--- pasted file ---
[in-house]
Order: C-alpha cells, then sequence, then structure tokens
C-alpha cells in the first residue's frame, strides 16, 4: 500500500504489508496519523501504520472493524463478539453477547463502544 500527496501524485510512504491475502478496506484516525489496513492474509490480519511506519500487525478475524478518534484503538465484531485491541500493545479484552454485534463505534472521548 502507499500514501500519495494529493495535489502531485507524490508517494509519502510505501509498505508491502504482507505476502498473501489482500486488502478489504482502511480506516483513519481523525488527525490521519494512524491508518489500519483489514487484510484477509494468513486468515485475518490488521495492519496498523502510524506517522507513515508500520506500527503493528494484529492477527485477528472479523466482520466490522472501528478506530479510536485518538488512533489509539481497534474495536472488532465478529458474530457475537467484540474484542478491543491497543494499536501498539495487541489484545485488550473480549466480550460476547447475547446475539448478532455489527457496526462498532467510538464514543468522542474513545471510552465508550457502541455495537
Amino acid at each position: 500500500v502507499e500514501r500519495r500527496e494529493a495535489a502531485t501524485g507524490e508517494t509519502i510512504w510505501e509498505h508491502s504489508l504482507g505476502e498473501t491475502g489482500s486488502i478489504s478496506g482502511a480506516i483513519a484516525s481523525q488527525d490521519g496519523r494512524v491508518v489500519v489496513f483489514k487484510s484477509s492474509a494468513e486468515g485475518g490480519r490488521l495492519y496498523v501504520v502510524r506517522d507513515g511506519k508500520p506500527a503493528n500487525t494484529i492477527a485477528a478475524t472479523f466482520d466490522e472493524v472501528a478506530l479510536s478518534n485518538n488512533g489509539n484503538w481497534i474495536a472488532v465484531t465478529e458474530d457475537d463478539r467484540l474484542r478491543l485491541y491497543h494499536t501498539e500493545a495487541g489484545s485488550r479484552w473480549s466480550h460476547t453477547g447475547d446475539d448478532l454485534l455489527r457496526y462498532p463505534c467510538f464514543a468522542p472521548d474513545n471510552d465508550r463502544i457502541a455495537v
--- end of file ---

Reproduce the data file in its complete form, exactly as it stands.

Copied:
[in-house]
Order: C-alpha cells, then sequence, then structure tokens
C-alpha cells in the first residue's frame, strides 16, 4: 500500500504489508496519523501504520472493524463478539453477547463502544 500527496501524485510512504491475502478496506484516525489496513492474509490480519511506519500487525478475524478518534484503538465484531485491541500493545479484552454485534463505534472521548 502507499500514501500519495494529493495535489502531485507524490508517494509519502510505501509498505508491502504482507505476502498473501489482500486488502478489504482502511480506516483513519481523525488527525490521519494512524491508518489500519483489514487484510484477509494468513486468515485475518490488521495492519496498523502510524506517522507513515508500520506500527503493528494484529492477527485477528472479523466482520466490522472501528478506530479510536485518538488512533489509539481497534474495536472488532465478529458474530457475537467484540474484542478491543491497543494499536501498539495487541489484545485488550473480549466480550460476547447475547446475539448478532455489527457496526462498532467510538464514543468522542474513545471510552465508550457502541455495537
Amino acid at each position: 500500500v502507499e500514501r500519495r500527496e494529493a495535489a502531485t501524485g507524490e508517494t509519502i510512504w510505501e509498505h508491502s504489508l504482507g505476502e498473501t491475502g489482500s486488502i478489504s478496506g482502511a480506516i483513519a484516525s481523525q488527525d490521519g496519523r494512524v491508518v489500519v489496513f483489514k487484510s484477509s492474509a494468513e486468515g485475518g490480519r490488521l495492519y496498523v501504520v502510524r506517522d507513515g511506519k508500520p506500527a503493528n500487525t494484529i492477527a485477528a478475524t472479523f466482520d466490522e472493524v472501528a478506530l479510536s478518534n485518538n488512533g489509539n484503538w481497534i474495536a472488532v465484531t465478529e458474530d457475537d463478539r467484540l474484542r478491543l485491541y491497543h494499536t501498539e500493545a495487541g489484545s485488550r479484552w473480549s466480550h460476547t453477547g447475547d446475539d448478532l454485534l455489527r457496526y462498532p463505534c467510538f464514543a468522542p472521548d474513545n471510552d465508550r463502544i457502541a455495537v